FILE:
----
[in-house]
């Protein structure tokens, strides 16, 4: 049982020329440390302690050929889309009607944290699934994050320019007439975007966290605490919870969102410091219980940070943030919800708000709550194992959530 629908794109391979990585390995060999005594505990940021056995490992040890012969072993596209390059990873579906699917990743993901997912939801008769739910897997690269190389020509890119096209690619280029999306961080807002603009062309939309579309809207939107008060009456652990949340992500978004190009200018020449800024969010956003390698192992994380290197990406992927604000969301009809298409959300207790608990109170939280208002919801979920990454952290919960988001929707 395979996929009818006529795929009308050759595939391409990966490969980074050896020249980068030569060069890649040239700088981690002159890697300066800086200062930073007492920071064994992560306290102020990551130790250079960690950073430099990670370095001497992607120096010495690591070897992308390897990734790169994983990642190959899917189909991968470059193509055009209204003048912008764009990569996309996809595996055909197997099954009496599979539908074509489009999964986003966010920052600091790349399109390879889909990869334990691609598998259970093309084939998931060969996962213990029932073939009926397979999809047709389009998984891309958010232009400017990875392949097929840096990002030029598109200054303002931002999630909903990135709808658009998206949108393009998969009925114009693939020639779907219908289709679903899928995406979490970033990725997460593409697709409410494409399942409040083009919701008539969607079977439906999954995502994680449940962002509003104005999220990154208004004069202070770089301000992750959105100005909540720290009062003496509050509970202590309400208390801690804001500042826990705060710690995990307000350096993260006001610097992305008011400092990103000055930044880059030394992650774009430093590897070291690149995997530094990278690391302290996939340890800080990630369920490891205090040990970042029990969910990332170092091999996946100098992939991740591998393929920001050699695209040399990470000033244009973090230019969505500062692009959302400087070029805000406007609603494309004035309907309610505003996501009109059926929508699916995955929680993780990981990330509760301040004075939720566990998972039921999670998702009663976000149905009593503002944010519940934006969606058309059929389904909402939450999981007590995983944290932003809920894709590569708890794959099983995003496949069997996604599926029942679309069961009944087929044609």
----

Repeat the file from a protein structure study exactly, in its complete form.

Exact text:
[in-house]
């Protein structure tokens, strides 16, 4: 049982020329440390302690050929889309009607944290699934994050320019007439975007966290605490919870969102410091219980940070943030919800708000709550194992959530 629908794109391979990585390995060999005594505990940021056995490992040890012969072993596209390059990873579906699917990743993901997912939801008769739910897997690269190389020509890119096209690619280029999306961080807002603009062309939309579309809207939107008060009456652990949340992500978004190009200018020449800024969010956003390698192992994380290197990406992927604000969301009809298409959300207790608990109170939280208002919801979920990454952290919960988001929707 395979996929009818006529795929009308050759595939391409990966490969980074050896020249980068030569060069890649040239700088981690002159890697300066800086200062930073007492920071064994992560306290102020990551130790250079960690950073430099990670370095001497992607120096010495690591070897992308390897990734790169994983990642190959899917189909991968470059193509055009209204003048912008764009990569996309996809595996055909197997099954009496599979539908074509489009999964986003966010920052600091790349399109390879889909990869334990691609598998259970093309084939998931060969996962213990029932073939009926397979999809047709389009998984891309958010232009400017990875392949097929840096990002030029598109200054303002931002999630909903990135709808658009998206949108393009998969009925114009693939020639779907219908289709679903899928995406979490970033990725997460593409697709409410494409399942409040083009919701008539969607079977439906999954995502994680449940962002509003104005999220990154208004004069202070770089301000992750959105100005909540720290009062003496509050509970202590309400208390801690804001500042826990705060710690995990307000350096993260006001610097992305008011400092990103000055930044880059030394992650774009430093590897070291690149995997530094990278690391302290996939340890800080990630369920490891205090040990970042029990969910990332170092091999996946100098992939991740591998393929920001050699695209040399990470000033244009973090230019969505500062692009959302400087070029805000406007609603494309004035309907309610505003996501009109059926929508699916995955929680993780990981990330509760301040004075939720566990998972039921999670998702009663976000149905009593503002944010519940934006969606058309059929389904909402939450999981007590995983944290932003809920894709590569708890794959099983995003496949069997996604599926029942679309069961009944087929044609």